Office Christmas Party
Another reminder that allowing your cast to madly improvise instead of actually providing a coherent script with a scintilla of inherent logic often leads to…
Bobby Jones (1902-1971) was perhaps the greatest golfer who ever lived. Not even Tiger Woods has equaled Jones' triumph in 1930, when he became the only player to win the U.S. Open, the British Open, the U.S. Amateur and the British Amateur in the same year. Then he retired from competition -- still only 28. Odds are good no golfer will ever equal that record -- if only because no golfer good enough to do it will be an amateur. Jones also won seven U.S. titles in a row, an achievement that may be unmatchable.
Jones was not only an amateur, but an amateur who had to earn a living, so that he couldn't play golf every day and mostly played only in championship-level tournaments. This makes him sound like a man who played simply for love of the game, but "Bobby Jones: Stroke of Genius" shows us a man who seems driven to play, a man obsessed; there seems less joy than compulsion in his career, and the movie contrasts him with the era's top professional, Walter Hagen (Jeremy Northam), who seems to enjoy himself a lot more.
Jim Caviezel ("The Passion of the Christ") plays Jones as an adult, after childhood scenes showing a young boy who becomes fascinated by the game and watches great players while hiding in the rough. He comes from a family dominated by a strict puritanical grandfather, but Jones' father, "Big Bob" (Brett Rice) is supportive. Not so Jones' wife Mary (Claire Forlani), who plays a role that has become standard in the biographies of great men -- the woman who wishes her man would give up his dream and spend more time at home with her and the children.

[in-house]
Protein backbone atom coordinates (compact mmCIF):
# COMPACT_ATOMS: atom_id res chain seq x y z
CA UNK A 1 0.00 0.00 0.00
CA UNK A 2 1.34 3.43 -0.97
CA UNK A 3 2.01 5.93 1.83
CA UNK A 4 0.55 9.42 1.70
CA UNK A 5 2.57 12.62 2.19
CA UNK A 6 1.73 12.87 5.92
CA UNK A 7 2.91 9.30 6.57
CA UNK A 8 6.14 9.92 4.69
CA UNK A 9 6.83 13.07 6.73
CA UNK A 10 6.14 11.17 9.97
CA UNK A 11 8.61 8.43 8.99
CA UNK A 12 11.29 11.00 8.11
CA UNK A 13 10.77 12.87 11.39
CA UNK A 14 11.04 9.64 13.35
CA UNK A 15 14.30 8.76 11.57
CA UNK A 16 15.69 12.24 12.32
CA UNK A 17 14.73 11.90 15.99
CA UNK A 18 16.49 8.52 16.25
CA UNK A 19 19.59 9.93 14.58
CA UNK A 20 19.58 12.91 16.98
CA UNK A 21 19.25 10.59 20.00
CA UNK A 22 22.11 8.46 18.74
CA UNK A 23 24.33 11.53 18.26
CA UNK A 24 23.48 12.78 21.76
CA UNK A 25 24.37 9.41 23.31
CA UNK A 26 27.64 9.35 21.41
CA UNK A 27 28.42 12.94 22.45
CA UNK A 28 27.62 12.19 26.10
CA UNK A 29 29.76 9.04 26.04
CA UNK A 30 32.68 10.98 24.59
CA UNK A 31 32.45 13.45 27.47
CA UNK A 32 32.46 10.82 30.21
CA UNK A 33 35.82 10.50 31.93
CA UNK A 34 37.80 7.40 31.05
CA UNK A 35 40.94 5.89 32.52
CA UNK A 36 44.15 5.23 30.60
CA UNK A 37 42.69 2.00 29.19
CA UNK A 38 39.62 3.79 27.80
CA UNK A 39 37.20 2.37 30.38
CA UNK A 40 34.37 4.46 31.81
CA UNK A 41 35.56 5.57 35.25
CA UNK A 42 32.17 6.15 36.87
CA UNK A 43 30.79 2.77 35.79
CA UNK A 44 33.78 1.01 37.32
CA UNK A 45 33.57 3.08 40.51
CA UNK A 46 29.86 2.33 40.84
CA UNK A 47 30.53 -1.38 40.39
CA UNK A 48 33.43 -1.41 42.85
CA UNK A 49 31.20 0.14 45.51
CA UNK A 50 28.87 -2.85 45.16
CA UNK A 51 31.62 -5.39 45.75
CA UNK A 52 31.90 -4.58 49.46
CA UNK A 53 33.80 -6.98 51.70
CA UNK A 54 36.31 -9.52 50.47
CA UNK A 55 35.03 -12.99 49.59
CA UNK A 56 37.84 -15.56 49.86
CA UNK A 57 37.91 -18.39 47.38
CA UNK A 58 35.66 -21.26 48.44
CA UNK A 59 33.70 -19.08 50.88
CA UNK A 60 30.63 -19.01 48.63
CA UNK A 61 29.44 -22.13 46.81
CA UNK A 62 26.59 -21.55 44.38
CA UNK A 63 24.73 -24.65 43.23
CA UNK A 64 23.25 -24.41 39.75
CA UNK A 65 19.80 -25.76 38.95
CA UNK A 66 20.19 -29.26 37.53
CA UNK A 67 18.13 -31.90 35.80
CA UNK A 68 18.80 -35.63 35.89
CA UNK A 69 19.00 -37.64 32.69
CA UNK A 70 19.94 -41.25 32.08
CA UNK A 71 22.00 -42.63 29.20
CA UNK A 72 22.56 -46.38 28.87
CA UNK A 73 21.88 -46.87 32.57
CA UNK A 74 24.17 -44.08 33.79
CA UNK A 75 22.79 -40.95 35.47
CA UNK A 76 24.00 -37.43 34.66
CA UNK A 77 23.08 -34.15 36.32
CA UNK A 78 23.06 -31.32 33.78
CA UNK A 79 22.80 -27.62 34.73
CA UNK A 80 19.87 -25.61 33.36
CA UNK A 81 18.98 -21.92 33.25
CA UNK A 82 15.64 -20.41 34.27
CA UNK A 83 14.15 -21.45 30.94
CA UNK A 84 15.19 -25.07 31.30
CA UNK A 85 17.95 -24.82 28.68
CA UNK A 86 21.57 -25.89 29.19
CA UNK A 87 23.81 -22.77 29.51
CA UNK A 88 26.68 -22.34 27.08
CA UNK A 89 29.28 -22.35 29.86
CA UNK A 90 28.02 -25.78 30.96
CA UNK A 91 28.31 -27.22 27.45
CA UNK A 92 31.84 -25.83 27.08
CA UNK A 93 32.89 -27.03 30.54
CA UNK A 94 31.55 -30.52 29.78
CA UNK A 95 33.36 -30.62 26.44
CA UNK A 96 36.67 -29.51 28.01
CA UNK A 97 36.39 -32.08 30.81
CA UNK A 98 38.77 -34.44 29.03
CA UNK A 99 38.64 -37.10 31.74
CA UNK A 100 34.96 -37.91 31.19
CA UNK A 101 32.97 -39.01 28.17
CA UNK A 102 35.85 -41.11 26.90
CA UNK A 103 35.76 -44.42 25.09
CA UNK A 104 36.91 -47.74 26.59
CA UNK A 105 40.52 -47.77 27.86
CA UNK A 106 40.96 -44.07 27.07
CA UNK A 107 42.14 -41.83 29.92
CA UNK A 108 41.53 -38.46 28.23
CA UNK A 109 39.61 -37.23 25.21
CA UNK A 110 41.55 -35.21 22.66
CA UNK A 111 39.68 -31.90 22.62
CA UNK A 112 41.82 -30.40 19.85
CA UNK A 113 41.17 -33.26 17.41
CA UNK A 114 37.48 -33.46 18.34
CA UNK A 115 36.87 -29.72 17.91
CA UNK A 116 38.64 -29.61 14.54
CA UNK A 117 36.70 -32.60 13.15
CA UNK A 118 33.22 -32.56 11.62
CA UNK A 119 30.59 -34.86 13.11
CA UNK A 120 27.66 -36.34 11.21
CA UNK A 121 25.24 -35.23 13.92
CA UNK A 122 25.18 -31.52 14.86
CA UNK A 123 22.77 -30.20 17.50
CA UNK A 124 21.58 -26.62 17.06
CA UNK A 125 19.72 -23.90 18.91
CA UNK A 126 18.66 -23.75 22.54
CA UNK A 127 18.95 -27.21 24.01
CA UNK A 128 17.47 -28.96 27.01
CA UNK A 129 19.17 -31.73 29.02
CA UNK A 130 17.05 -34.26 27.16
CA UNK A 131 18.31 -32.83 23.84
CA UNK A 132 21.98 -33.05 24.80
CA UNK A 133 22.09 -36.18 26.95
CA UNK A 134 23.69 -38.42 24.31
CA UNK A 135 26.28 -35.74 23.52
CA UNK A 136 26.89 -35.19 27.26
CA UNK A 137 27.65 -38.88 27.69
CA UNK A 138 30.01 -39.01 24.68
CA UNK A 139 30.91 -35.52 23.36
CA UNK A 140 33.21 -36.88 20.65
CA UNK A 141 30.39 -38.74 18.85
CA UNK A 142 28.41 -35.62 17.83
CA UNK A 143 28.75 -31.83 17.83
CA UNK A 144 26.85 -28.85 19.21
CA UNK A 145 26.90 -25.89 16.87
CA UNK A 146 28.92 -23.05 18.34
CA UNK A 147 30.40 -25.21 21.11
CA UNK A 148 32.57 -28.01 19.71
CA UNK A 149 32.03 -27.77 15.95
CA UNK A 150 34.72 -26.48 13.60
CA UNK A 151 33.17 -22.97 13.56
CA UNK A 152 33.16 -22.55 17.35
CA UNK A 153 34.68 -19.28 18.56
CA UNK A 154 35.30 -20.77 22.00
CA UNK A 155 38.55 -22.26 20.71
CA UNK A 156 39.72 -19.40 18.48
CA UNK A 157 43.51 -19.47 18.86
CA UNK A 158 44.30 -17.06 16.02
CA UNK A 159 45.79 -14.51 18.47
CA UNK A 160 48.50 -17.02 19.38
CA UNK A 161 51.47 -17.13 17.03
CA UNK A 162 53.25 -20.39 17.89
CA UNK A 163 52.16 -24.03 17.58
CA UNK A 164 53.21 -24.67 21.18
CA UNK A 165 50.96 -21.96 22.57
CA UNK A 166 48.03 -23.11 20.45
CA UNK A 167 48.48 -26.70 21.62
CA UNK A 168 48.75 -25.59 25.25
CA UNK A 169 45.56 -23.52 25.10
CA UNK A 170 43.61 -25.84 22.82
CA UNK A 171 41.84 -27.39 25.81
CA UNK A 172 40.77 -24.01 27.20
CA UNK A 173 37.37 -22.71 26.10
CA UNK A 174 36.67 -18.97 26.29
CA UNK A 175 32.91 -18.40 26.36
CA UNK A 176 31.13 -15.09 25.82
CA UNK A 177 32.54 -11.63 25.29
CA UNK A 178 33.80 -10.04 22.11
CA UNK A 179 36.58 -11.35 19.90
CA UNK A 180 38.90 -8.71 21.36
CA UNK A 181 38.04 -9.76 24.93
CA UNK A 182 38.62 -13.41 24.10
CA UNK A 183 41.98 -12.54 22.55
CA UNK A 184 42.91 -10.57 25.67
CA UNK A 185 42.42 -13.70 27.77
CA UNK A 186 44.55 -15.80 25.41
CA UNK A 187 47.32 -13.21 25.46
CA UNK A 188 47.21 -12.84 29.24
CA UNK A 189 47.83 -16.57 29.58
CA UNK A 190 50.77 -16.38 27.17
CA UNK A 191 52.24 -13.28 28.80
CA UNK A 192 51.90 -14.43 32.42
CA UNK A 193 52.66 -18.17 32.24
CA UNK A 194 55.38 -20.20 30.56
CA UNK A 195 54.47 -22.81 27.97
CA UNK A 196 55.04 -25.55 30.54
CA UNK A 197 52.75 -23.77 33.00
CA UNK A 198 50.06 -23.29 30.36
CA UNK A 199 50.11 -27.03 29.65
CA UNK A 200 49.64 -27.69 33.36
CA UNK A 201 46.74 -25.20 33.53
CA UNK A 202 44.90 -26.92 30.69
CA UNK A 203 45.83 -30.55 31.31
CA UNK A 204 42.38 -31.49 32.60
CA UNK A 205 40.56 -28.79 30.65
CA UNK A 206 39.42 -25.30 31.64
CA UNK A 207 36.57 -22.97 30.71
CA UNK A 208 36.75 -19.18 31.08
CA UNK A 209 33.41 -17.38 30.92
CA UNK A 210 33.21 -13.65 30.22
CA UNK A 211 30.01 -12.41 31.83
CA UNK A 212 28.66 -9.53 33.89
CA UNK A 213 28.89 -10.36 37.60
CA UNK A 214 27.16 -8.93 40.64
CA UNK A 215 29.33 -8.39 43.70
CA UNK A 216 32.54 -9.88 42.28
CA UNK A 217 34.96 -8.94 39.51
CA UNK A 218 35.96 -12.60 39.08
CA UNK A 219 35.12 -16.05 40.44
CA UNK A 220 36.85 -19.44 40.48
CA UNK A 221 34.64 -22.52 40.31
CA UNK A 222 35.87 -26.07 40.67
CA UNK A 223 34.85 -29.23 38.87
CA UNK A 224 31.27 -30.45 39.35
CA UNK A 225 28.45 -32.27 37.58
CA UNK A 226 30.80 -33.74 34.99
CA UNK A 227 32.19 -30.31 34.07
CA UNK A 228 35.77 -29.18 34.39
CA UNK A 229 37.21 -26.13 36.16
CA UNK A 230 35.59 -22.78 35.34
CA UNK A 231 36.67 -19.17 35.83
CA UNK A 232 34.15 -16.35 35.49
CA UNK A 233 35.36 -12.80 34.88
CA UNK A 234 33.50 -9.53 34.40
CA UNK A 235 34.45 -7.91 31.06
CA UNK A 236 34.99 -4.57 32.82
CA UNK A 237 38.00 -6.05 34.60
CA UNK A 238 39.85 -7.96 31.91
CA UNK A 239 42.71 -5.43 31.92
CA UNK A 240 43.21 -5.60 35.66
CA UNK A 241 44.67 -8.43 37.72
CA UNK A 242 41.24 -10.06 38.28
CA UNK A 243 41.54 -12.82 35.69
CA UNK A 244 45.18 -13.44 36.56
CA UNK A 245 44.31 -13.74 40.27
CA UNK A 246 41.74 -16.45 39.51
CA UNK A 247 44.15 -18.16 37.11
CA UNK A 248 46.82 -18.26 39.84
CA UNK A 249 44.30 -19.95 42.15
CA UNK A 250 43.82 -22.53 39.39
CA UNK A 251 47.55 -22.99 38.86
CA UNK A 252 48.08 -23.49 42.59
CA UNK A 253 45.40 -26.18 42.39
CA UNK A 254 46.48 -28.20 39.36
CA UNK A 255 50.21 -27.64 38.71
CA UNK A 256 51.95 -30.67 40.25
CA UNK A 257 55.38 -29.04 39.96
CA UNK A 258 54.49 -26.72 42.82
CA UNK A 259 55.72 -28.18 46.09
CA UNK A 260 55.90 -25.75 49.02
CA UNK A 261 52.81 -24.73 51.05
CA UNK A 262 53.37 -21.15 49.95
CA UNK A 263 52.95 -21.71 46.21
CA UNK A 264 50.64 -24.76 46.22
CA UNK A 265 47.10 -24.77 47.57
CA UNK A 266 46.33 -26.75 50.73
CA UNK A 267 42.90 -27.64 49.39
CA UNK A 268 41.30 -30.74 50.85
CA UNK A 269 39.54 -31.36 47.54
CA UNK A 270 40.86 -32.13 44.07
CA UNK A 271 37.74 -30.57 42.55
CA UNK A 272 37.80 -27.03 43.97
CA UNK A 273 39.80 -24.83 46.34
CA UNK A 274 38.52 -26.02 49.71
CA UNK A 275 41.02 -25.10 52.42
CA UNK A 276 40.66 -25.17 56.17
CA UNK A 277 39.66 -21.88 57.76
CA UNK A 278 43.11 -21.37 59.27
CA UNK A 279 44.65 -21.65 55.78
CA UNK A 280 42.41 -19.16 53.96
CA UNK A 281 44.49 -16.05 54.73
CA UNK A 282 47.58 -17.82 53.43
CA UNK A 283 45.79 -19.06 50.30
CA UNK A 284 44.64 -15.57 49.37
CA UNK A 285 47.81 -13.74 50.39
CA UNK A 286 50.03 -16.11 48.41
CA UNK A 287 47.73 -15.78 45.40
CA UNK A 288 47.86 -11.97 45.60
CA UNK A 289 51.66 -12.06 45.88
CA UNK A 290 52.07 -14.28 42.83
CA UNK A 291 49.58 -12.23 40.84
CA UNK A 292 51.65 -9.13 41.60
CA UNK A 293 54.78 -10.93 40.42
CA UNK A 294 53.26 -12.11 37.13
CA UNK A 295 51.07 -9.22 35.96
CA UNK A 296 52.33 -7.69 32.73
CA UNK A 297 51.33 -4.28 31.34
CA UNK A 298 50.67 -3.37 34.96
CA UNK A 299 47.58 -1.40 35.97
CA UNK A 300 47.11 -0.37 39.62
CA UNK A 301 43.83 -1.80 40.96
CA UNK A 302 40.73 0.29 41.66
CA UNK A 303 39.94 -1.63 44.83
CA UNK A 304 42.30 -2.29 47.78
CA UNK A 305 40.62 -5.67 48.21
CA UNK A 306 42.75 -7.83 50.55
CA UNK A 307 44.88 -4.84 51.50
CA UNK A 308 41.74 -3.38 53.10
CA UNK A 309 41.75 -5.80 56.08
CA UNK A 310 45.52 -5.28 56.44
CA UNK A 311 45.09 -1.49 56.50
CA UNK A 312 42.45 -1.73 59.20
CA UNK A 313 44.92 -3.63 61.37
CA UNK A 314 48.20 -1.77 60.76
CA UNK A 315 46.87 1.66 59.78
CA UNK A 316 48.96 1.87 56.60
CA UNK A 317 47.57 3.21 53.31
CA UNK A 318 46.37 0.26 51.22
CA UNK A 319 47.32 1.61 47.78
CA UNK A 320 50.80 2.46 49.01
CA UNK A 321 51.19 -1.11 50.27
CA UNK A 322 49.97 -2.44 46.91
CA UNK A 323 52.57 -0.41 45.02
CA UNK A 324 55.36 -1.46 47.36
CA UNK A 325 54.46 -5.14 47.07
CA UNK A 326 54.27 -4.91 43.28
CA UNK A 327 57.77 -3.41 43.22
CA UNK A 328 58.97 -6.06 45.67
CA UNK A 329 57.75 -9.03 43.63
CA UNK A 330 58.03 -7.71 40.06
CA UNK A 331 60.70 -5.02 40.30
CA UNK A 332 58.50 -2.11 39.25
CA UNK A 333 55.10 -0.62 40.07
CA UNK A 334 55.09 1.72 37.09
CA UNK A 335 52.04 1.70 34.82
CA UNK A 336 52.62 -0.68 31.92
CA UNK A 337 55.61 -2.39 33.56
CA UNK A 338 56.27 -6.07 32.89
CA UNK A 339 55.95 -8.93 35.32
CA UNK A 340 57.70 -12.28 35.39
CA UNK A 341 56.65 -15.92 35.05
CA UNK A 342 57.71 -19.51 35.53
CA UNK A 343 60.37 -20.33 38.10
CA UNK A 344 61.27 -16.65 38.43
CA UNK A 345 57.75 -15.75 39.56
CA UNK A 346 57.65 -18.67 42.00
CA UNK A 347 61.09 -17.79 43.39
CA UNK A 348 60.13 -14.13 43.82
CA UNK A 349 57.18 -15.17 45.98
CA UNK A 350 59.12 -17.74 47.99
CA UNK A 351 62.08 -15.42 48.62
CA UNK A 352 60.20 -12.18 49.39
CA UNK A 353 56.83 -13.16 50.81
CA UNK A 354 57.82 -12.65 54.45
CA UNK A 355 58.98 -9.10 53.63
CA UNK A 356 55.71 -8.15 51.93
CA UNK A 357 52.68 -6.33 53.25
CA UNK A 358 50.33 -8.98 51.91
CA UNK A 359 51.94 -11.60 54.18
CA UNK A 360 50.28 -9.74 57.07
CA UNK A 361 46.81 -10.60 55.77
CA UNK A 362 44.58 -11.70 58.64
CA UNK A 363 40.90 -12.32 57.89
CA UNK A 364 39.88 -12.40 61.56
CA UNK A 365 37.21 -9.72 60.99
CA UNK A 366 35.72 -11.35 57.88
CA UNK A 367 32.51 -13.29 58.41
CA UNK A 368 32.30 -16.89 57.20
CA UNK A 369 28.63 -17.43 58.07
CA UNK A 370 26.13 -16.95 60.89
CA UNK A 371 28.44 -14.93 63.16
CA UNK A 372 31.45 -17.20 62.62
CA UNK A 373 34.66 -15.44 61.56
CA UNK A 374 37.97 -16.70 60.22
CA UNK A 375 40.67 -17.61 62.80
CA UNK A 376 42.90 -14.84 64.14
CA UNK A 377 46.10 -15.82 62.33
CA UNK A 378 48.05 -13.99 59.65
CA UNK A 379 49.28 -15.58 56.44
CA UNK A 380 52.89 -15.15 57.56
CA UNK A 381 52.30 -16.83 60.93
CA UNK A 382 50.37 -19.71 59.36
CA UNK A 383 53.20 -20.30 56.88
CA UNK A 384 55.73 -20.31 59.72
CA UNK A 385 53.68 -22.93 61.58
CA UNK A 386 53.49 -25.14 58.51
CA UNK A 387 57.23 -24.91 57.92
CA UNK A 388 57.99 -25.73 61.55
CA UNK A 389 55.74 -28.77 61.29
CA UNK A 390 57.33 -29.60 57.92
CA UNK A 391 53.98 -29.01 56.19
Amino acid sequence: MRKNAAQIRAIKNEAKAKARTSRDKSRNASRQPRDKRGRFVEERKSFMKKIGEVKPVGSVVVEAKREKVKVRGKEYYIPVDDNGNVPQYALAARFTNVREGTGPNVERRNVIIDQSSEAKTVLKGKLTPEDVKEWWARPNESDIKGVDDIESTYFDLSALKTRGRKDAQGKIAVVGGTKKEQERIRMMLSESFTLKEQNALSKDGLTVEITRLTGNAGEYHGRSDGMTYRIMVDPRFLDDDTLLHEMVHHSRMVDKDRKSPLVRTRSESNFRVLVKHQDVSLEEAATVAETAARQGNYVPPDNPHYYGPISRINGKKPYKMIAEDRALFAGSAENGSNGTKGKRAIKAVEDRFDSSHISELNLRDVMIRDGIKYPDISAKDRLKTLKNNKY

Of course, Mary sees a side of Bobby that's invisible to the world. The man is tortured. He feels he must enter tournaments and win them, to prove something he can never quite articulate, to show "them" without being sure who they are. And he is often in physical pain. After a sickly childhood, he grows up into a reed-thin man with a tense face, and doctors have only to look at him to prescribe rest. His stomach starts to hurt at about the same time he begins to drink and smoke, and although the movie does not portray him as an alcoholic, we hold that as a hypothesis until we find the pain is caused by syringomyelia, a spinal disease that would cripple him later in life.